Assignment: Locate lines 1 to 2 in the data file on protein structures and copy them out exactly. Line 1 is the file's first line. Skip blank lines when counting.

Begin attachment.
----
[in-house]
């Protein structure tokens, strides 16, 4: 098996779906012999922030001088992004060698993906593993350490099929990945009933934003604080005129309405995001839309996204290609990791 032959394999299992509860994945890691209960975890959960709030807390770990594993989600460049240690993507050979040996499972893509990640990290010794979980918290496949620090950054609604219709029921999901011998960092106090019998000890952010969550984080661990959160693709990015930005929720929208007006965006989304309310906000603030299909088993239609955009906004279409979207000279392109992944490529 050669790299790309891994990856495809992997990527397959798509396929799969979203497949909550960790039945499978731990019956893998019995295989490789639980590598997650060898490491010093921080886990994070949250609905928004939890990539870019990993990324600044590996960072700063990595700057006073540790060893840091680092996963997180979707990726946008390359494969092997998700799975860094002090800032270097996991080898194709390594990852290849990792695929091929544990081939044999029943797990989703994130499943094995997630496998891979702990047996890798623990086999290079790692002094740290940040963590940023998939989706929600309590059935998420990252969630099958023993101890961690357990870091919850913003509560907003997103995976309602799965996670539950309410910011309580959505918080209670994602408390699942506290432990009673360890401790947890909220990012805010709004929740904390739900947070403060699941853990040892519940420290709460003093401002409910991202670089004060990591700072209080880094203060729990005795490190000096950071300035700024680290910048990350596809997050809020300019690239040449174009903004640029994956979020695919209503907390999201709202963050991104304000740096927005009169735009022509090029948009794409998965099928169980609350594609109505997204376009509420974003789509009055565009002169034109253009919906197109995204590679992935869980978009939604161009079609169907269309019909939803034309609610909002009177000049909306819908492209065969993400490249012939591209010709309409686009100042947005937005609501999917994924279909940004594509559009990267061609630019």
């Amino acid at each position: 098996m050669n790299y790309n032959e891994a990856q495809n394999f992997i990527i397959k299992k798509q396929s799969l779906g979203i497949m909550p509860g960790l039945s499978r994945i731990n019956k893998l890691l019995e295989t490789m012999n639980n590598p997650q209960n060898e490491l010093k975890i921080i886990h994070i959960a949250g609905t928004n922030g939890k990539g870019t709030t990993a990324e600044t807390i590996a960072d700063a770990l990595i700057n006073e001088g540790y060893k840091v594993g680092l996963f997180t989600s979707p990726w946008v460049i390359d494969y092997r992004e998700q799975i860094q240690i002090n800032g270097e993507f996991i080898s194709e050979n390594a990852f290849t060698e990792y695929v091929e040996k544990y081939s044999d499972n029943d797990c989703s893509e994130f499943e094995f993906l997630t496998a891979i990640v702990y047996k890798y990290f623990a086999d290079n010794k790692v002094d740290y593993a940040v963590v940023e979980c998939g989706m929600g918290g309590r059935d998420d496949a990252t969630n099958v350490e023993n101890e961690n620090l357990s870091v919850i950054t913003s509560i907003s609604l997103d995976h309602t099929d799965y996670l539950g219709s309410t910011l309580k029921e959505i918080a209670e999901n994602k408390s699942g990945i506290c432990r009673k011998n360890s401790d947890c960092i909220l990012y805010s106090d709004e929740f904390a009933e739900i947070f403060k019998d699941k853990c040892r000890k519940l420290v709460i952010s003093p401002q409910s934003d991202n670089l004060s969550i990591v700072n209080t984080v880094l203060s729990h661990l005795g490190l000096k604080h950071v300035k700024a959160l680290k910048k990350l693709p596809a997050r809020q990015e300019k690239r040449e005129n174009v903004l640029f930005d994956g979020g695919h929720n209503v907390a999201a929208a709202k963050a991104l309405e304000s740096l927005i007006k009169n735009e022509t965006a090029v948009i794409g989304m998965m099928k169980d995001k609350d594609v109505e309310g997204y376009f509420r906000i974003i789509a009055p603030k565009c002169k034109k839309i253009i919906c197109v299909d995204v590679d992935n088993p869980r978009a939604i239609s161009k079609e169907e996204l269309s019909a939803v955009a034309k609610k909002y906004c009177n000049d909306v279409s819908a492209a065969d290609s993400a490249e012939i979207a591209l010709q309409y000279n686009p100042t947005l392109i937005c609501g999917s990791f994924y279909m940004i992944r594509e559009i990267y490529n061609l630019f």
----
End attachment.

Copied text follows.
[in-house]
């Protein structure tokens, strides 16, 4: 098996779906012999922030001088992004060698993906593993350490099929990945009933934003604080005129309405995001839309996204290609990791 032959394999299992509860994945890691209960975890959960709030807390770990594993989600460049240690993507050979040996499972893509990640990290010794979980918290496949620090950054609604219709029921999901011998960092106090019998000890952010969550984080661990959160693709990015930005929720929208007006965006989304309310906000603030299909088993239609955009906004279409979207000279392109992944490529 050669790299790309891994990856495809992997990527397959798509396929799969979203497949909550960790039945499978731990019956893998019995295989490789639980590598997650060898490491010093921080886990994070949250609905928004939890990539870019990993990324600044590996960072700063990595700057006073540790060893840091680092996963997180979707990726946008390359494969092997998700799975860094002090800032270097996991080898194709390594990852290849990792695929091929544990081939044999029943797990989703994130499943094995997630496998891979702990047996890798623990086999290079790692002094740290940040963590940023998939989706929600309590059935998420990252969630099958023993101890961690357990870091919850913003509560907003997103995976309602799965996670539950309410910011309580959505918080209670994602408390699942506290432990009673360890401790947890909220990012805010709004929740904390739900947070403060699941853990040892519940420290709460003093401002409910991202670089004060990591700072209080880094203060729990005795490190000096950071300035700024680290910048990350596809997050809020300019690239040449174009903004640029994956979020695919209503907390999201709202963050991104304000740096927005009169735009022509090029948009794409998965099928169980609350594609109505997204376009509420974003789509009055565009002169034109253009919906197109995204590679992935869980978009939604161009079609169907269309019909939803034309609610909002009177000049909306819908492209065969993400490249012939591209010709309409686009100042947005937005609501999917994924279909940004594509559009990267061609630019």